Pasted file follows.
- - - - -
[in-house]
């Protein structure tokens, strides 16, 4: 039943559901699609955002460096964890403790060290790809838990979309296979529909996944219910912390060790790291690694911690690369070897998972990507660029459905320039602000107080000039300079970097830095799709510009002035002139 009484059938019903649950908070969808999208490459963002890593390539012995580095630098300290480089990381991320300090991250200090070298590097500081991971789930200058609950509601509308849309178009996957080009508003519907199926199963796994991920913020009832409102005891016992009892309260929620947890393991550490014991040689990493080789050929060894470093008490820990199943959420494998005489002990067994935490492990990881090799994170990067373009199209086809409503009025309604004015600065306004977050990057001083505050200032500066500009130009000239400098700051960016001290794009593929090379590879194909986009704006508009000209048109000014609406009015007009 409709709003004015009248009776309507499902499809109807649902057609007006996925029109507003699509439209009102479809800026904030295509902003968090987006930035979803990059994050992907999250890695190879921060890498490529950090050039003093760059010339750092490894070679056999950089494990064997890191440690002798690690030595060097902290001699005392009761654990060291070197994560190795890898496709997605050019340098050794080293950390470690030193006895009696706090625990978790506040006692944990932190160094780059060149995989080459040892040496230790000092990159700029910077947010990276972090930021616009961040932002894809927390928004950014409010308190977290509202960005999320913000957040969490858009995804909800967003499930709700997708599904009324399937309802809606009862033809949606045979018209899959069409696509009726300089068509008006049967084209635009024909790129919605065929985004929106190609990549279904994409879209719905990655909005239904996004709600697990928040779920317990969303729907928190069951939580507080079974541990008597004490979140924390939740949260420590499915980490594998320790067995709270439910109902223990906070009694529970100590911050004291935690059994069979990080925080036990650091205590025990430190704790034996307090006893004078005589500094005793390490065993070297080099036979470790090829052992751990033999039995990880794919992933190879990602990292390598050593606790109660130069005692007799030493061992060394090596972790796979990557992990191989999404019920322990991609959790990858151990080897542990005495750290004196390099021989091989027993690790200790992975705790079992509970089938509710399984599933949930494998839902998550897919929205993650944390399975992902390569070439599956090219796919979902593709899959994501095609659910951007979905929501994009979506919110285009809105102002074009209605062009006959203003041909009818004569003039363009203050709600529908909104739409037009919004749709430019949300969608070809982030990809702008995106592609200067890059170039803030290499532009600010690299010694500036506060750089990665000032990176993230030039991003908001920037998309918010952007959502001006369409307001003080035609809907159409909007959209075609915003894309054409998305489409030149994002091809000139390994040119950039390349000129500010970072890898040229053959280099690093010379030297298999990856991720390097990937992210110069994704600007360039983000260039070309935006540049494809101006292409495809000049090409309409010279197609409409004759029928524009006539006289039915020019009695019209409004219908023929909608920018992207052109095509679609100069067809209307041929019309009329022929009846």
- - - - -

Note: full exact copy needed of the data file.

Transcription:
[in-house]
């Protein structure tokens, strides 16, 4: 039943559901699609955002460096964890403790060290790809838990979309296979529909996944219910912390060790790291690694911690690369070897998972990507660029459905320039602000107080000039300079970097830095799709510009002035002139 009484059938019903649950908070969808999208490459963002890593390539012995580095630098300290480089990381991320300090991250200090070298590097500081991971789930200058609950509601509308849309178009996957080009508003519907199926199963796994991920913020009832409102005891016992009892309260929620947890393991550490014991040689990493080789050929060894470093008490820990199943959420494998005489002990067994935490492990990881090799994170990067373009199209086809409503009025309604004015600065306004977050990057001083505050200032500066500009130009000239400098700051960016001290794009593929090379590879194909986009704006508009000209048109000014609406009015007009 409709709003004015009248009776309507499902499809109807649902057609007006996925029109507003699509439209009102479809800026904030295509902003968090987006930035979803990059994050992907999250890695190879921060890498490529950090050039003093760059010339750092490894070679056999950089494990064997890191440690002798690690030595060097902290001699005392009761654990060291070197994560190795890898496709997605050019340098050794080293950390470690030193006895009696706090625990978790506040006692944990932190160094780059060149995989080459040892040496230790000092990159700029910077947010990276972090930021616009961040932002894809927390928004950014409010308190977290509202960005999320913000957040969490858009995804909800967003499930709700997708599904009324399937309802809606009862033809949606045979018209899959069409696509009726300089068509008006049967084209635009024909790129919605065929985004929106190609990549279904994409879209719905990655909005239904996004709600697990928040779920317990969303729907928190069951939580507080079974541990008597004490979140924390939740949260420590499915980490594998320790067995709270439910109902223990906070009694529970100590911050004291935690059994069979990080925080036990650091205590025990430190704790034996307090006893004078005589500094005793390490065993070297080099036979470790090829052992751990033999039995990880794919992933190879990602990292390598050593606790109660130069005692007799030493061992060394090596972790796979990557992990191989999404019920322990991609959790990858151990080897542990005495750290004196390099021989091989027993690790200790992975705790079992509970089938509710399984599933949930494998839902998550897919929205993650944390399975992902390569070439599956090219796919979902593709899959994501095609659910951007979905929501994009979506919110285009809105102002074009209605062009006959203003041909009818004569003039363009203050709600529908909104739409037009919004749709430019949300969608070809982030990809702008995106592609200067890059170039803030290499532009600010690299010694500036506060750089990665000032990176993230030039991003908001920037998309918010952007959502001006369409307001003080035609809907159409909007959209075609915003894309054409998305489409030149994002091809000139390994040119950039390349000129500010970072890898040229053959280099690093010379030297298999990856991720390097990937992210110069994704600007360039983000260039070309935006540049494809101006292409495809000049090409309409010279197609409409004759029928524009006539006289039915020019009695019209409004219908023929909608920018992207052109095509679609100069067809209307041929019309009329022929009846």